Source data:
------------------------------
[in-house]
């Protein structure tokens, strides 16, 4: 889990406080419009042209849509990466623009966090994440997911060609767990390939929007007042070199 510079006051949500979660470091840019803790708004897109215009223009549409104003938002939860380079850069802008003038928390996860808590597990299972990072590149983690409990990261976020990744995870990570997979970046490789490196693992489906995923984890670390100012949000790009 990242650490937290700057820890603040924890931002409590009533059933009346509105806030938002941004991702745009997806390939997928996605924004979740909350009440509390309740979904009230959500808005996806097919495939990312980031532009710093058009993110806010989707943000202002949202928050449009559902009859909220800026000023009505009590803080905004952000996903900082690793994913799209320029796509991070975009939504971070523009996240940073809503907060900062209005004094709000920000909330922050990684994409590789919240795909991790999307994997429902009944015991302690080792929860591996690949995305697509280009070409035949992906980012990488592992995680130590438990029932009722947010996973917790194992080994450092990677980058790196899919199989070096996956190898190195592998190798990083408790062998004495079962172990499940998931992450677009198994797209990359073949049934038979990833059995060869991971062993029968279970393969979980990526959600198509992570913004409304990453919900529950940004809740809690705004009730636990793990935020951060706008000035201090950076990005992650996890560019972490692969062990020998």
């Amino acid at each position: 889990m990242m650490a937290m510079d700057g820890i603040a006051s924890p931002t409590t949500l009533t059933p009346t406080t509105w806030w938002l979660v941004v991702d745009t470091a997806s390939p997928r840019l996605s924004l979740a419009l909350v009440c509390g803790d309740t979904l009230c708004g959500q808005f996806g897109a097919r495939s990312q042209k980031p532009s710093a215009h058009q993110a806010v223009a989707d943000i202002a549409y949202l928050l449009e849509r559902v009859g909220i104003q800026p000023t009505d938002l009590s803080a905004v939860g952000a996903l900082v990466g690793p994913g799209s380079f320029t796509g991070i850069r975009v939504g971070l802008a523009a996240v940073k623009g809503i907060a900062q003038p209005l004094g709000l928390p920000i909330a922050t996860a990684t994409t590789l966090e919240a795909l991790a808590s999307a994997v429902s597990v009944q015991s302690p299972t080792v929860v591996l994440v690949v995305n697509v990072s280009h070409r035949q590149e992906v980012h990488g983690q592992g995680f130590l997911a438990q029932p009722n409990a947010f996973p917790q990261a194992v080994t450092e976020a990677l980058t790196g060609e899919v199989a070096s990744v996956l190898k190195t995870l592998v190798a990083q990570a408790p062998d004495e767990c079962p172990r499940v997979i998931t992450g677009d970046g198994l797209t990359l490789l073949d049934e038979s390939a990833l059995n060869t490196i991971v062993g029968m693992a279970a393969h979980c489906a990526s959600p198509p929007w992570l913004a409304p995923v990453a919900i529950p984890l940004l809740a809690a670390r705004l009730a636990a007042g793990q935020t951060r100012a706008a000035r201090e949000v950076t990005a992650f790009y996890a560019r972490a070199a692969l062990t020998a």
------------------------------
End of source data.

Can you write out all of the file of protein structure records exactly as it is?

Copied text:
[in-house]
């Protein structure tokens, strides 16, 4: 889990406080419009042209849509990466623009966090994440997911060609767990390939929007007042070199 510079006051949500979660470091840019803790708004897109215009223009549409104003938002939860380079850069802008003038928390996860808590597990299972990072590149983690409990990261976020990744995870990570997979970046490789490196693992489906995923984890670390100012949000790009 990242650490937290700057820890603040924890931002409590009533059933009346509105806030938002941004991702745009997806390939997928996605924004979740909350009440509390309740979904009230959500808005996806097919495939990312980031532009710093058009993110806010989707943000202002949202928050449009559902009859909220800026000023009505009590803080905004952000996903900082690793994913799209320029796509991070975009939504971070523009996240940073809503907060900062209005004094709000920000909330922050990684994409590789919240795909991790999307994997429902009944015991302690080792929860591996690949995305697509280009070409035949992906980012990488592992995680130590438990029932009722947010996973917790194992080994450092990677980058790196899919199989070096996956190898190195592998190798990083408790062998004495079962172990499940998931992450677009198994797209990359073949049934038979990833059995060869991971062993029968279970393969979980990526959600198509992570913004409304990453919900529950940004809740809690705004009730636990793990935020951060706008000035201090950076990005992650996890560019972490692969062990020998």
């Amino acid at each position: 889990m990242m650490a937290m510079d700057g820890i603040a006051s924890p931002t409590t949500l009533t059933p009346t406080t509105w806030w938002l979660v941004v991702d745009t470091a997806s390939p997928r840019l996605s924004l979740a419009l909350v009440c509390g803790d309740t979904l009230c708004g959500q808005f996806g897109a097919r495939s990312q042209k980031p532009s710093a215009h058009q993110a806010v223009a989707d943000i202002a549409y949202l928050l449009e849509r559902v009859g909220i104003q800026p000023t009505d938002l009590s803080a905004v939860g952000a996903l900082v990466g690793p994913g799209s380079f320029t796509g991070i850069r975009v939504g971070l802008a523009a996240v940073k623009g809503i907060a900062q003038p209005l004094g709000l928390p920000i909330a922050t996860a990684t994409t590789l966090e919240a795909l991790a808590s999307a994997v429902s597990v009944q015991s302690p299972t080792v929860v591996l994440v690949v995305n697509v990072s280009h070409r035949q590149e992906v980012h990488g983690q592992g995680f130590l997911a438990q029932p009722n409990a947010f996973p917790q990261a194992v080994t450092e976020a990677l980058t790196g060609e899919v199989a070096s990744v996956l190898k190195t995870l592998v190798a990083q990570a408790p062998d004495e767990c079962p172990r499940v997979i998931t992450g677009d970046g198994l797209t990359l490789l073949d049934e038979s390939a990833l059995n060869t490196i991971v062993g029968m693992a279970a393969h979980c489906a990526s959600p198509p929007w992570l913004a409304p995923v990453a919900i529950p984890l940004l809740a809690a670390r705004l009730a636990a007042g793990q935020t951060r100012a706008a000035r201090e949000v950076t990005a992650f790009y996890a560019r972490a070199a692969l062990t020998a």